Radhe Your Most Wanted Bhai's hybrid release model has divided the industry. The fact that the Salman Khan film has failed to live up to its promise has added to the debate.
Salman Khan’s pull at the box office is absolute, if inexplicable. Calling himself ‘Most Wanted Bhai’ in the title of his latest release wasn’t plain hubris, it was also a nod to his fans who have made him a ticket window draw like few others. Radhe: Your Most Wanted Bhai was supposed to be the film that pulled Bollywood from the depression wrought by the pandemic and lockdowns, a lot like what Vijay’s Master did down south a few months ago.
Pandemic, however, forced the makers of Salman Khan’s latest film to take a release route that wasn’t tried in India till now. Salman announced that Radhe’s release will be hybrid — it will release in theatres, digital platforms and DTH simultaneously, with pay-per-view platform ZeePlex taking the lead. By the time that Radhe actually released on May 13, India was in full lockdown mode with the film releasing in only three theatres.
With Radhe already in its second week, it is time to take stock of how the model panned out for all parties involved — Salman Khan and the makers, the studio that released the film on their platform, and for the audiences.
Zee claimed that its platform failed to cope with the rush on the opening day of Radhe, with the film clocking 4.2 million views on the first day. However, trade analysts are confident that the revenue from the film may be considered adequate during pandemic but can hardly match what is expected from a Salman Khan release. Even the international markets, Radhe came out in US, UK, UAE, Australia and New Zealand, have seen limited ticket sales.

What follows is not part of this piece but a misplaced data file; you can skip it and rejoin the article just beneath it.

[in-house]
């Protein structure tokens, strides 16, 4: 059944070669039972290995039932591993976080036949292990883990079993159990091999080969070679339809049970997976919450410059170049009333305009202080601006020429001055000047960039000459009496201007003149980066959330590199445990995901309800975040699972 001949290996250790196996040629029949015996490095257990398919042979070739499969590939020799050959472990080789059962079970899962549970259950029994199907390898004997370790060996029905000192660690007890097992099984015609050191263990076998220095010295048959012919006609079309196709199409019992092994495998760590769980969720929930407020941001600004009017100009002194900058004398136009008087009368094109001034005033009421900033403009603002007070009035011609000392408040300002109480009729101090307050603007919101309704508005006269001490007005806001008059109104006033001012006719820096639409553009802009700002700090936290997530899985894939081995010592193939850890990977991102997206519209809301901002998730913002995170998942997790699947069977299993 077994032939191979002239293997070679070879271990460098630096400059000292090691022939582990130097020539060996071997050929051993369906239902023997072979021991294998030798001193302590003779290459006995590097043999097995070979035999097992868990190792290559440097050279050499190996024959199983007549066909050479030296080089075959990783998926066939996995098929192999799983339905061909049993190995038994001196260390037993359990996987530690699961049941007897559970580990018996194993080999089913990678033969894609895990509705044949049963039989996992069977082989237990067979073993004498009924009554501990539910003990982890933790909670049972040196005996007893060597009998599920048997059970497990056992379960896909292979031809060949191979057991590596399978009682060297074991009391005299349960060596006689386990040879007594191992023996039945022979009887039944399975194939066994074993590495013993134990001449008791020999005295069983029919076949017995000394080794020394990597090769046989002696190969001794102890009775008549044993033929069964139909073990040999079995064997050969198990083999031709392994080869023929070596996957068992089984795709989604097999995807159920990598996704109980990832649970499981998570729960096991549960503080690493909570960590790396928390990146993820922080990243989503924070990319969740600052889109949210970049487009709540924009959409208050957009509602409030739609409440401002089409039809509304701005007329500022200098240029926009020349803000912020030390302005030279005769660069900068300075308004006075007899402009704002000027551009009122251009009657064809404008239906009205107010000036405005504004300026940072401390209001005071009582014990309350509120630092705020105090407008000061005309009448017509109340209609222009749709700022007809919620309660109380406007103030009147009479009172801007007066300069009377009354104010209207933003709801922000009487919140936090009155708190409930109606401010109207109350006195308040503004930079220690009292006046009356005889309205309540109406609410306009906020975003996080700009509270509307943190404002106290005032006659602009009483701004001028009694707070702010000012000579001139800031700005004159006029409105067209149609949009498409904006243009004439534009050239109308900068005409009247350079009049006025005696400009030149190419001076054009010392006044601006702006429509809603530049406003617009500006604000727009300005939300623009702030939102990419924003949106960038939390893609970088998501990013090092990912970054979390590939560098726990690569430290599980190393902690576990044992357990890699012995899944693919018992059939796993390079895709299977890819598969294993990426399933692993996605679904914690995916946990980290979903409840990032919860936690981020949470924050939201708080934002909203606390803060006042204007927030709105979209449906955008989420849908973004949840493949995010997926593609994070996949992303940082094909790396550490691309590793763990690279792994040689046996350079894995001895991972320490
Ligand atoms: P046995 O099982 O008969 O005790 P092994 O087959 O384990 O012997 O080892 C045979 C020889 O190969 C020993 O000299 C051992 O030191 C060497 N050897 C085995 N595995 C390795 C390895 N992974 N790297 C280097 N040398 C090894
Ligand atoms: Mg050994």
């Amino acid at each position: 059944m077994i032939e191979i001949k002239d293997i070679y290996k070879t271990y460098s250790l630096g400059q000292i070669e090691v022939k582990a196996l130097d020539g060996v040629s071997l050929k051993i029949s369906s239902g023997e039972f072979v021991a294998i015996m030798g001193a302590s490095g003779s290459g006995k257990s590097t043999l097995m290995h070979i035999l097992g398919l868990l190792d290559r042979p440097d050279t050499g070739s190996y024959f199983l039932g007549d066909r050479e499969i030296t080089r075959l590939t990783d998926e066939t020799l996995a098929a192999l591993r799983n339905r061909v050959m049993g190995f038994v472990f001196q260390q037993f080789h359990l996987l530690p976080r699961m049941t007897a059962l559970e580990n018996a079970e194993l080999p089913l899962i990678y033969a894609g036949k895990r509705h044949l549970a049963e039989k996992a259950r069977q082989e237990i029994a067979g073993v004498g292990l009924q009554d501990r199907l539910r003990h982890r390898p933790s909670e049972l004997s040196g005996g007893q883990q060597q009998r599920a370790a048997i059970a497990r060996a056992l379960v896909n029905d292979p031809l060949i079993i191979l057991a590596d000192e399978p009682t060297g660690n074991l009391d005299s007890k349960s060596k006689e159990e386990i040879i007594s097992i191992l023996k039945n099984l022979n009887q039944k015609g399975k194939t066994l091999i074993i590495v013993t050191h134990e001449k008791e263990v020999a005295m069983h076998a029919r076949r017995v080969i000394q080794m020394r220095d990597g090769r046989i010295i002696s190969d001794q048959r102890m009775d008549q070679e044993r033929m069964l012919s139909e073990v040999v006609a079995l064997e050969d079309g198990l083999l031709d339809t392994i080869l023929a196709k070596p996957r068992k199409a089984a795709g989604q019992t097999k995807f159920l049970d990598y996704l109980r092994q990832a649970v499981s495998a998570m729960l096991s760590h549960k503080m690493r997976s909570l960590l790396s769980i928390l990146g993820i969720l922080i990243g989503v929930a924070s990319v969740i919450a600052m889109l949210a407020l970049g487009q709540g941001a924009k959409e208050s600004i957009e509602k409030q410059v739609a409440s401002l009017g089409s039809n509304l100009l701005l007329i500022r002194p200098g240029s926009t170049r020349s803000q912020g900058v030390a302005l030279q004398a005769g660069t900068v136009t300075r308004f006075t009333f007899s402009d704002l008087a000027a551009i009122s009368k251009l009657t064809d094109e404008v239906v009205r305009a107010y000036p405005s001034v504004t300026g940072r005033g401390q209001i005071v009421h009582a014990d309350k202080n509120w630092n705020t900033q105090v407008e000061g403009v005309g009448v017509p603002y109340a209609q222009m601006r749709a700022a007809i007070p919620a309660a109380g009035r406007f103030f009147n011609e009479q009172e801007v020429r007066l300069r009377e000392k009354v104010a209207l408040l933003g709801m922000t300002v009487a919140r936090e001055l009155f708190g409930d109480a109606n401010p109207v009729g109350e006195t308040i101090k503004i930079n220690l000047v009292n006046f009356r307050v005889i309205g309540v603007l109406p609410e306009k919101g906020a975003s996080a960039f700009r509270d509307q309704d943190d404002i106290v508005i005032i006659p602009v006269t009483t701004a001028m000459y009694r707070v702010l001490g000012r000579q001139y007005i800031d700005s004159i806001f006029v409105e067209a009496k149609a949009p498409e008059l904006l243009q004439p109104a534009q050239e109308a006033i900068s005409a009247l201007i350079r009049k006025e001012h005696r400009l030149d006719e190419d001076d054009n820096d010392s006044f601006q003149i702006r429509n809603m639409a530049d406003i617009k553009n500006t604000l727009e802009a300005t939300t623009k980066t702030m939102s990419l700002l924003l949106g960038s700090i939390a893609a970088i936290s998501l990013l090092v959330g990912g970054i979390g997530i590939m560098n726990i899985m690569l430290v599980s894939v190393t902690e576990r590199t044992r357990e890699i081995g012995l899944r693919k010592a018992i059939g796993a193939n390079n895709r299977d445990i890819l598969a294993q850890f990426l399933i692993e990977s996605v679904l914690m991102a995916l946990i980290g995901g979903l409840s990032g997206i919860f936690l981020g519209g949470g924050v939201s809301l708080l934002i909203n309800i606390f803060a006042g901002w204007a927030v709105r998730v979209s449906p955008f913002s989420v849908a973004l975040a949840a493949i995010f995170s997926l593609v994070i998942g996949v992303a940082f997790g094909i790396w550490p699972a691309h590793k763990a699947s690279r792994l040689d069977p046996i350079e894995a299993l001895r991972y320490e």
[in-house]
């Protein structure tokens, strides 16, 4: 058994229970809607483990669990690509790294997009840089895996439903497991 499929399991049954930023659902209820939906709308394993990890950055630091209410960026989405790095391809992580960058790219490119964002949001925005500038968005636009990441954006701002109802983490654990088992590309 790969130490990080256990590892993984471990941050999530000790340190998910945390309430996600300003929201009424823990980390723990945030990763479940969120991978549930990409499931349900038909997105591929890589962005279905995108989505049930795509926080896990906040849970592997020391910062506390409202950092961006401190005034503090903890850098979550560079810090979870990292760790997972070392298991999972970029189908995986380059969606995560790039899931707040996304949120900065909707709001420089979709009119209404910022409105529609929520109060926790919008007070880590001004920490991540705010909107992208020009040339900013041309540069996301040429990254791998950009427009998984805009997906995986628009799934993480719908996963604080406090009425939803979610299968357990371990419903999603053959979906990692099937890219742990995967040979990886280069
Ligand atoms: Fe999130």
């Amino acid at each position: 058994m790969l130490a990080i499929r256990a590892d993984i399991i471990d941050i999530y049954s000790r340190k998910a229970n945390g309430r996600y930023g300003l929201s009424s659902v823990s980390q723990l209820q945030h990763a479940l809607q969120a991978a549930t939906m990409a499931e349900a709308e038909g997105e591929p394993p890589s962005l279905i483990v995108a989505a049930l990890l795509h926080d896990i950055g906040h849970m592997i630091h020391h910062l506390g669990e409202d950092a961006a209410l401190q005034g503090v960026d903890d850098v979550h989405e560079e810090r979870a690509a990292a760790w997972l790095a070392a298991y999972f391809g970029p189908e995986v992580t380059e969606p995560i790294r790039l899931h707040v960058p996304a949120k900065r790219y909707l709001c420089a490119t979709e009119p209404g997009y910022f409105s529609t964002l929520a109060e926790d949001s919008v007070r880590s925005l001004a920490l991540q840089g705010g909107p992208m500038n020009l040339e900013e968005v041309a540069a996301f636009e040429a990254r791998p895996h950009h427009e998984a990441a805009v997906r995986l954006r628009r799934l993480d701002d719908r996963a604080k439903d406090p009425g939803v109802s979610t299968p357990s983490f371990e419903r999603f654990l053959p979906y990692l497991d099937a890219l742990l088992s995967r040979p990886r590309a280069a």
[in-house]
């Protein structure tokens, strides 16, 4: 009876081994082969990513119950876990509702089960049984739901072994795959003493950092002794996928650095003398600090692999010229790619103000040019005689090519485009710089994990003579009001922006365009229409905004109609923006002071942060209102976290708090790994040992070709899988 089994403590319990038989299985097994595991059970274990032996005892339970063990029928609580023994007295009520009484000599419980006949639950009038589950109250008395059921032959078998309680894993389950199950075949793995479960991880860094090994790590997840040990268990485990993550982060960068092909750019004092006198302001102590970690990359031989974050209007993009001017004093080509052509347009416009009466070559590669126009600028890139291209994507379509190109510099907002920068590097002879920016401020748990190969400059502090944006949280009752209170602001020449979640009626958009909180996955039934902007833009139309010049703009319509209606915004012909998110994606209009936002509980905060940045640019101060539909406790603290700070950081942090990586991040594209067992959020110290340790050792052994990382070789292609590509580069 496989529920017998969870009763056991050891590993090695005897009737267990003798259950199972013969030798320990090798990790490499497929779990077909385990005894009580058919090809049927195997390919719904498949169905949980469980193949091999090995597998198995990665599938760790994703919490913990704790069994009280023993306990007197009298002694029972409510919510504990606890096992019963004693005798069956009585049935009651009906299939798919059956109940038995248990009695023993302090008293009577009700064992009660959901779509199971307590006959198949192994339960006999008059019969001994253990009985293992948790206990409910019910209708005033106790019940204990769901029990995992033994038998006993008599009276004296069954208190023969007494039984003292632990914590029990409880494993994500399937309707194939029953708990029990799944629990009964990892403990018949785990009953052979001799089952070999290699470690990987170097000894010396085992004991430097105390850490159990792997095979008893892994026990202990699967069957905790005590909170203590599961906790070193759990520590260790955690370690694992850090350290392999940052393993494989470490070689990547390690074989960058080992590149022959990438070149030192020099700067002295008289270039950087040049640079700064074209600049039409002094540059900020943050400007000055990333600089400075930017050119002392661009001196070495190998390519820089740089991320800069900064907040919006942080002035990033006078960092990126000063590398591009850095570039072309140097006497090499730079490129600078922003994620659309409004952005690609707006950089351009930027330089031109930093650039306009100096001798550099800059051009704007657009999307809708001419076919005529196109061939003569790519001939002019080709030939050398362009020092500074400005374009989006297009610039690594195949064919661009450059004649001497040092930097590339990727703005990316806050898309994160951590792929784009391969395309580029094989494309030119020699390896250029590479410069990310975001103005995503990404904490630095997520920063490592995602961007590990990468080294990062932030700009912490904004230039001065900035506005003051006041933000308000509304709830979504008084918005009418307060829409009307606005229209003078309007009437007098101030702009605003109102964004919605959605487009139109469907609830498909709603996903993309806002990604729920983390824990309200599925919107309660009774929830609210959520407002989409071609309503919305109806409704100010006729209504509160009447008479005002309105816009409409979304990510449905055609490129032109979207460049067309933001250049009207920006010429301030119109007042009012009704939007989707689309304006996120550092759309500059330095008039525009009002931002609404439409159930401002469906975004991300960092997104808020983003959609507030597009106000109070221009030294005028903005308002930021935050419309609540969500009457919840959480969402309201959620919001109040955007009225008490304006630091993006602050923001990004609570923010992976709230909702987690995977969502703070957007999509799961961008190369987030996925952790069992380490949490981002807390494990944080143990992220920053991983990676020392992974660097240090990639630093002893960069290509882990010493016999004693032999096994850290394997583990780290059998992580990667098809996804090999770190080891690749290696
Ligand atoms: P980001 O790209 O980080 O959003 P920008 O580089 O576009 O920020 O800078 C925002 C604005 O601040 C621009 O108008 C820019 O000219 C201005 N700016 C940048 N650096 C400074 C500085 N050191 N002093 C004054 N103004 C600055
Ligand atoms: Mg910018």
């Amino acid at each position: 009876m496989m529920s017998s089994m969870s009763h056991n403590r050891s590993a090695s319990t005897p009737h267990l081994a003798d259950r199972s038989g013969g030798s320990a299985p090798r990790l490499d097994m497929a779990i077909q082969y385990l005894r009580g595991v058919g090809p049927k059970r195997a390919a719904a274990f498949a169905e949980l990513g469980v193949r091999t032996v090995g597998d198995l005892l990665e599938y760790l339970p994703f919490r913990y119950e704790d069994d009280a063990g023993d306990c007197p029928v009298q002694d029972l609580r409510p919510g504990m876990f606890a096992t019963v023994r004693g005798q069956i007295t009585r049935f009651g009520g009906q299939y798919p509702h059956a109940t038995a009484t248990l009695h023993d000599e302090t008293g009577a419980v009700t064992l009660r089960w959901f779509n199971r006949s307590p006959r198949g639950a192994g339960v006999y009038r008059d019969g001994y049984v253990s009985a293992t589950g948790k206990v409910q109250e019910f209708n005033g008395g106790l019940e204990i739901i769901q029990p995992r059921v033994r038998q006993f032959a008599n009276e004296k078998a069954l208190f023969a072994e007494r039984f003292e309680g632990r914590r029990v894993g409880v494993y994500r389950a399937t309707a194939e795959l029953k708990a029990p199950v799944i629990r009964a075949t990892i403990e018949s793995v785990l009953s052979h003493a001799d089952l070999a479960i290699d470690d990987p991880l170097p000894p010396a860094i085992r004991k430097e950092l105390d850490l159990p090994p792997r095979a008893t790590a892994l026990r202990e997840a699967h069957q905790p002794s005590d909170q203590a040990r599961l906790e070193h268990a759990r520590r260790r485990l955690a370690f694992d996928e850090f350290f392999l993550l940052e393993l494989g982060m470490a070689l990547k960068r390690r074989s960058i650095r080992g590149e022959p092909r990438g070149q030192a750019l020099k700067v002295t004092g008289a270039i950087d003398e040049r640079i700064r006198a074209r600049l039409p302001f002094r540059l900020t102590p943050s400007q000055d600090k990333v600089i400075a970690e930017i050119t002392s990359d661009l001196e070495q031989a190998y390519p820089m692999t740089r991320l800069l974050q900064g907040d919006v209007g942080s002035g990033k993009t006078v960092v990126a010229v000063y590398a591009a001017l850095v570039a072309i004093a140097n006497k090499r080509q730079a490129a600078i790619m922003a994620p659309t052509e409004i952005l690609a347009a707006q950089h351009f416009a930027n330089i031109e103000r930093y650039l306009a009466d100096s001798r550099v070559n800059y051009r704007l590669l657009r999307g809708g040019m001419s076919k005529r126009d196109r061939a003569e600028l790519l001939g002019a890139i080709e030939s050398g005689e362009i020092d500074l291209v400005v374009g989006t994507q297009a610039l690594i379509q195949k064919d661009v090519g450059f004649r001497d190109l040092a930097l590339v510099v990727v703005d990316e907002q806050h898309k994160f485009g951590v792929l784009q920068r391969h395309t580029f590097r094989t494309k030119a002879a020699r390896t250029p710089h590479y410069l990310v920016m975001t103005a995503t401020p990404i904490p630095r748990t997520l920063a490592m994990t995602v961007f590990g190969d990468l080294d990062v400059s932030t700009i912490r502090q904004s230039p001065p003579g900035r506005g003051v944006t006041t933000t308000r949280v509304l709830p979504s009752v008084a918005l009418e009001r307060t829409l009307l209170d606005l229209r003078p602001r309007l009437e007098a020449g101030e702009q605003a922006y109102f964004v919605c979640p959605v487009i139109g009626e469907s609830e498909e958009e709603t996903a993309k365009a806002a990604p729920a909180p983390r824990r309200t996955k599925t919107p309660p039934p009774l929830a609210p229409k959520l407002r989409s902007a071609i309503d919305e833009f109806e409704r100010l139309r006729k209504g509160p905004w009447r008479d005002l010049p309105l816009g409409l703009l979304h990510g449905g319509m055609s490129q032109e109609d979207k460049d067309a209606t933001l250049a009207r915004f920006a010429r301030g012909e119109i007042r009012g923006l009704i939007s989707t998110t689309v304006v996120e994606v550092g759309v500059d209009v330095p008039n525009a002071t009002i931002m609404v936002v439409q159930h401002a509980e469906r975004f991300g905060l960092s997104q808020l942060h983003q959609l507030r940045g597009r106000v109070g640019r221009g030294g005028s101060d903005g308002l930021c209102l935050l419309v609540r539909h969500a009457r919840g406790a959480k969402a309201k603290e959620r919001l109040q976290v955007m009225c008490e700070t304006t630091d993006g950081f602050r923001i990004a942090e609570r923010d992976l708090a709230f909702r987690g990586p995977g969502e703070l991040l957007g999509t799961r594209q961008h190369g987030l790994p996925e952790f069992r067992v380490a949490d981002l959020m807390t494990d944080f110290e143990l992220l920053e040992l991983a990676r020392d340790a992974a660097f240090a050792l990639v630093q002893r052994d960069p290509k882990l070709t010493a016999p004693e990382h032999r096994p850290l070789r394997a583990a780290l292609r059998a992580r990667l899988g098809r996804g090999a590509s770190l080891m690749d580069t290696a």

According to producer and trade analyst Girish Johar, timing of the release, lack of adequate infrastructure and quality of content are key elements in this mix. “Radhe’s release is a very complex one. We need to understand it from quite a few perspectives,” he says. “Producers made a lot of money in this, so it worked out well for them. From the studio’s perspective, they bought it for a lot of money, so it has been tough one for them. They have a lot of catching up to do. From the audience’s perspective, it is bad timing. Releasing a film in these times of pandemic is not optimum. The cases are at an all time high, and the health infrastructure in under stress. People are more worried about saving and safeguarding their lives, fighting the coronavirus, and entertainment is not really a priority.”
Trade analyst Taran Adarsh agrees that Radhe has released in a “very troubled time”. He says, “We are constantly fighting the second wave of the pandemic. While entertainment is definitely important, but to be honest, right now it doesn’t even feature on the list. Only survival is of paramount importance right now.”